Maslow’s Needs and Gaming

What does it mean to achieve something?  Is it good enough to feel like you achieve, when you really don’t?  Does the modern world provide a false sense of achievement too often, to the point at which people don’t actually do anything?


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It is hard not to notice the impact of computers and video games on the overall productivity of oneself.  For me, being a little bit obsessive, features highlighted by the above are just the type of thing to deter me from being more productive.  I do not, however, blame them in any way for my lack of productivity.  In Maslow’s Hierarchy of Needs, it can be seen that video games in many ways fulfill a good amount of these needs.  MMORPG’s it has been seen, fulfill almost all of them.

Let us start outside the realm of massively online multiplayer games.  Let us just focus on the world of consoles for the moment.  The Xbox 360 has their Achievement System, and the Playstation 3 as of firmware 2.40 has a similar system branded trophies.  Both of these systems are basically the same:  You fulfill certain goals in a game, and get “points” for it.  What do these points do?  Nothing.  Nothing whatsoever.  They merely add to a never ending total which the world can see, and then use to judge you as to how good of a gamer you are.  I must admit, it is fun trying to get some of the achievements and for the most part, I enjoy the systems.  The problem isn’t with the systems, it is with the people who actually being to feel as if they are achieving something through them.  From a gamespy article on achievement addiction:

Hello, my name is Will, and I’m addicted to achievements. Not the real-life kind, mind you, as I’ve pretty much given up on those (just getting out of bed in the morning feels like an achievement). No, I’m talking about the kind of achievements that you can only get by playing Xbox 360 games. At first, I didn’t really pay much attention to them, although I did feel a slight sense of accomplishment every time I was informed that I had received one. Lately, however, I’m finding that I can’t stop trying to get them. It’s gotten to the point that I’ll stay up late into the night just to get an extra 10 points added to my gamerscore. I … I think I need help.

I too have felt this way, and I have felt even more frustrated when the game developers put achievements in games on purpose, which require an excessive amount of time to complete; leaving obsessive people such as myself spending far too much time playing.  Again, I do not fault the game developers or the console manufacturers for this problem, I fault the players.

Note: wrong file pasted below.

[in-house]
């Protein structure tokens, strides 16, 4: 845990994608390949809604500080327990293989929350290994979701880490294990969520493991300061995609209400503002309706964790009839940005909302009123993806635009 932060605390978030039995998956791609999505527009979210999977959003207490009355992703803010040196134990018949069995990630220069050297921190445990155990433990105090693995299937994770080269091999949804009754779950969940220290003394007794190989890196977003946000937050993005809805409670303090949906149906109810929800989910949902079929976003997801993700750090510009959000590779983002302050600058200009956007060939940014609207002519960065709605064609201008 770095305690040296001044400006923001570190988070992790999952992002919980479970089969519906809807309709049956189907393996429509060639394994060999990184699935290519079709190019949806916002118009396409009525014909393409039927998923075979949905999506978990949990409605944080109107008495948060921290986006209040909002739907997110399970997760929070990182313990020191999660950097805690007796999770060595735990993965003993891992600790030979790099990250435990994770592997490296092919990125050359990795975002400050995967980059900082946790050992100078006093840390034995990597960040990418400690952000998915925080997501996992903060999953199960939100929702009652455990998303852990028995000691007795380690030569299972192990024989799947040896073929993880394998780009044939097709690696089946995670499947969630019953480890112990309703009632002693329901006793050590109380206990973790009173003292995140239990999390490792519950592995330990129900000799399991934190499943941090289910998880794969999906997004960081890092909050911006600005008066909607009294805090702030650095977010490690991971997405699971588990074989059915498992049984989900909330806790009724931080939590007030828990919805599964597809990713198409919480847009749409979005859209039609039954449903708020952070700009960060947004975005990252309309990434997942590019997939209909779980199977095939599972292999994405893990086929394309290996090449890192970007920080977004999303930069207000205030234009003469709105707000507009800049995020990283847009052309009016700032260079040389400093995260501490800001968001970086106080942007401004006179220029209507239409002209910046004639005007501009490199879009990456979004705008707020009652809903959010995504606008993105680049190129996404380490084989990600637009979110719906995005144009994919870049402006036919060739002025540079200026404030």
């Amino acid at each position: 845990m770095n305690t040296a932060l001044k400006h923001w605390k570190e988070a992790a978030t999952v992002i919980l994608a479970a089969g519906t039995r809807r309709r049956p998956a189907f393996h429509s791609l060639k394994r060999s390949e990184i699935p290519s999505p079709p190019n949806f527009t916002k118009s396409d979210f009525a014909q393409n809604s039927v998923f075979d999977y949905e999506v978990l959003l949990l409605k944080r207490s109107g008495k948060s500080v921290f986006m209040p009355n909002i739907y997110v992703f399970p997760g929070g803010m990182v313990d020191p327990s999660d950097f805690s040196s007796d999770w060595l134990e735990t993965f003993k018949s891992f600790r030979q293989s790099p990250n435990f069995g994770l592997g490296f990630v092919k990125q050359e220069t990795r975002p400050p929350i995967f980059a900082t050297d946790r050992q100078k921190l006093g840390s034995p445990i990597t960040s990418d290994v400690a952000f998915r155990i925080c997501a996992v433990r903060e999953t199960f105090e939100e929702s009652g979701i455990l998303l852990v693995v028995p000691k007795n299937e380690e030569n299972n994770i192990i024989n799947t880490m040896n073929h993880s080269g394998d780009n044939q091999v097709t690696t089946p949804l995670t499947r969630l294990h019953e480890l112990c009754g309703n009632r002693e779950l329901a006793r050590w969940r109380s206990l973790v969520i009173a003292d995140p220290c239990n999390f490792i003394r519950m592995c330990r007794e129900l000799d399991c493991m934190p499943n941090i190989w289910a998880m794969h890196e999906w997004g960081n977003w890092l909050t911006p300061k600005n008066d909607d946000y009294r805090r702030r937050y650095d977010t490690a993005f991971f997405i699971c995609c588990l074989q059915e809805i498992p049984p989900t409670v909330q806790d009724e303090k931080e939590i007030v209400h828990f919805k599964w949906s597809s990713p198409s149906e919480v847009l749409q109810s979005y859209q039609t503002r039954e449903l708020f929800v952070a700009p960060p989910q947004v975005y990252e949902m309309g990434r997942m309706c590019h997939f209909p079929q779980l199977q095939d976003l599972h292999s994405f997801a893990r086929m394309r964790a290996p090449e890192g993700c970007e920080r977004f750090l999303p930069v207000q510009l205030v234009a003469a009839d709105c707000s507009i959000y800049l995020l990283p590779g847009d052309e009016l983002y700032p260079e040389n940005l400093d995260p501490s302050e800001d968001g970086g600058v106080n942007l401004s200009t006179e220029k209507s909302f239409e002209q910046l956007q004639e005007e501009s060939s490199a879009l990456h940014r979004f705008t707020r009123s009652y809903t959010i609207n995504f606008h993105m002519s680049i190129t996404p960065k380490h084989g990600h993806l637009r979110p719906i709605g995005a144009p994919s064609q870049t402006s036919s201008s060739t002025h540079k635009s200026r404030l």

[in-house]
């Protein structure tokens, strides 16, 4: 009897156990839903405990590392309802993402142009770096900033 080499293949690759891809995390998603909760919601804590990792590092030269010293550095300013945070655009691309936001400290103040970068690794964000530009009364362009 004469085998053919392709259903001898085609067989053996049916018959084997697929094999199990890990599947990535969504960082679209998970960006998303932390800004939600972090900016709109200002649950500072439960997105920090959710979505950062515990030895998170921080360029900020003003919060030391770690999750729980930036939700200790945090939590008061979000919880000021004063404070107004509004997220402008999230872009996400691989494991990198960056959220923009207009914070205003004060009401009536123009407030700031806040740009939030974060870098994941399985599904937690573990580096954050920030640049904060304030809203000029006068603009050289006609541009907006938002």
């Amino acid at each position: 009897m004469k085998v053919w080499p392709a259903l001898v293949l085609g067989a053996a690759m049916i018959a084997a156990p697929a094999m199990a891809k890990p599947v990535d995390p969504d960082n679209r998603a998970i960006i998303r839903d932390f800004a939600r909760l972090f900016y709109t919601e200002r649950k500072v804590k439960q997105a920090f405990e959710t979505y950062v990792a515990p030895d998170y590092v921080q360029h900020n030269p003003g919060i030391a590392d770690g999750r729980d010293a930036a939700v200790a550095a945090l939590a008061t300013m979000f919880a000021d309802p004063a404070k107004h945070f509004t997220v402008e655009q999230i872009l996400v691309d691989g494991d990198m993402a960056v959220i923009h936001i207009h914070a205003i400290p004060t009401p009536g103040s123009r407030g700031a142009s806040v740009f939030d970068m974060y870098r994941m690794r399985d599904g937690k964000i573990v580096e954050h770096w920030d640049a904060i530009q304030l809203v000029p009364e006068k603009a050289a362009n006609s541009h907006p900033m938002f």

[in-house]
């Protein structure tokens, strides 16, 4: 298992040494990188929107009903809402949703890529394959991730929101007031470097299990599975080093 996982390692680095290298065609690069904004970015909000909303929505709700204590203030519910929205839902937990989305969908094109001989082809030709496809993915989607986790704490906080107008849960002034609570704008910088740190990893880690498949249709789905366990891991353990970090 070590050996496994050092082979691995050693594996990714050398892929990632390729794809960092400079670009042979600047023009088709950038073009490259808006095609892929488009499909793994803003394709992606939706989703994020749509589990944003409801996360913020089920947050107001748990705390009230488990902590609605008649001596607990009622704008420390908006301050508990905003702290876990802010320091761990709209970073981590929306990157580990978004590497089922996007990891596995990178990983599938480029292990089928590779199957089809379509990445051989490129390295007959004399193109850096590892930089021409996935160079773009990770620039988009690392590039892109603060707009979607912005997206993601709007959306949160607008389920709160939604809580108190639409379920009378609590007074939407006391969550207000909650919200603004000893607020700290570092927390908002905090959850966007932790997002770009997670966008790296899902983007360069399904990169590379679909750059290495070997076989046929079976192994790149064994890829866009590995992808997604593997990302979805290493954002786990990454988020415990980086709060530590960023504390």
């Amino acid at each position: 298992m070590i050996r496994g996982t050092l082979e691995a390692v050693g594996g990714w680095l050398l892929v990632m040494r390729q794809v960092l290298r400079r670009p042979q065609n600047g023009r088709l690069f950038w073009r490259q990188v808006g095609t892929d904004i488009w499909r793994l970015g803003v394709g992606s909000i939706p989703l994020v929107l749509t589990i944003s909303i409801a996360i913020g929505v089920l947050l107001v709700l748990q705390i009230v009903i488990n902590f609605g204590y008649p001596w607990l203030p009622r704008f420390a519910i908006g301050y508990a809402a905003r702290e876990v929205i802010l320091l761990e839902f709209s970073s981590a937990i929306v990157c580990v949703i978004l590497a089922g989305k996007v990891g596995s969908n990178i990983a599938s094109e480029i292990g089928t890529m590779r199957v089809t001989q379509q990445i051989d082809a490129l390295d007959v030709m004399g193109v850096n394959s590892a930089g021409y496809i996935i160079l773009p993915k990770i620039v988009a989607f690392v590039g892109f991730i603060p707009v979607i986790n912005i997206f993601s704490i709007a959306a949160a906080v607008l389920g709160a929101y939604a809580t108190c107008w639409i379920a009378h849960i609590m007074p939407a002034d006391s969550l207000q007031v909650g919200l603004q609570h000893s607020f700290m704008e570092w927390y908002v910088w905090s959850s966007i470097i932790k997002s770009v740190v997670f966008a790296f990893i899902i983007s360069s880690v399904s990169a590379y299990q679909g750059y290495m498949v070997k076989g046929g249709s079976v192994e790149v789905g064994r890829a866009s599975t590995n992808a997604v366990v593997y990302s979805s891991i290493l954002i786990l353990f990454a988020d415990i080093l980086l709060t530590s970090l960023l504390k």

In this generation, it is far too easy to get a sense of actual achievement from utterly useless wastes of time.  Getting 10 points added to your gamerscore on Xbox live usually supersedes something more important, such as studying for a test, or getting to work on time.

Consoles and silly achievements/trophies are just the tip of the iceberg.  MMORPG’s are the epitome of evil when it comes to choosing a game, over real life.  I myself have fallen into this trap more then once, and I hope I never fall into it again.

Studying the above pyramid of human needs, I would like to draw parallels to the world of MMORPG’s, illustrating just how easy it can be to not only spend all of your time playing games, but to actually feel like your time is not being wasted.  Your body and mind can actually get all of the things it requires to feel like a well rounded individual from the comfort of your desk chair.

The research published Tuesday in the journal Motivation and Emotion found that the driving force that draws people to games was not fun — which doesn’t keep players interested — but instead a sense of achievement, freedom and even social connectedness.

“We think there’s a deeper theory than the fun of playing,” University of Rochester motivational psychologist Richard Ryan said in a written statement.

Gamers said they felt the best about their experience when the games they played produced positive outcomes in scenarios related to the real world.

(from cbc news, canada)

We can safely ignore the bottom tier, obviously no game can fulfill any of those, and, they are all very easy to fulfill while being hopelessly addicted to a video game.  So beginning from the second tier:


  • In a game, you are truly safe from harm.  In knowing this you can feel secure that your work is going toward something which cannot be destroyed.
  • Health, Morality, and Resources are yours to command.  You do not get sick, you cannot be robbed, and the laws of morality do not apply.
  • Employment and Family bonds can come from that of the group of players you spend your time with, the guild you belong to.


  • Family and Friendship are fulfilled by your fellow players, especially that you are most closely tied to via the binds of a guild, or your games equivalent of a guild.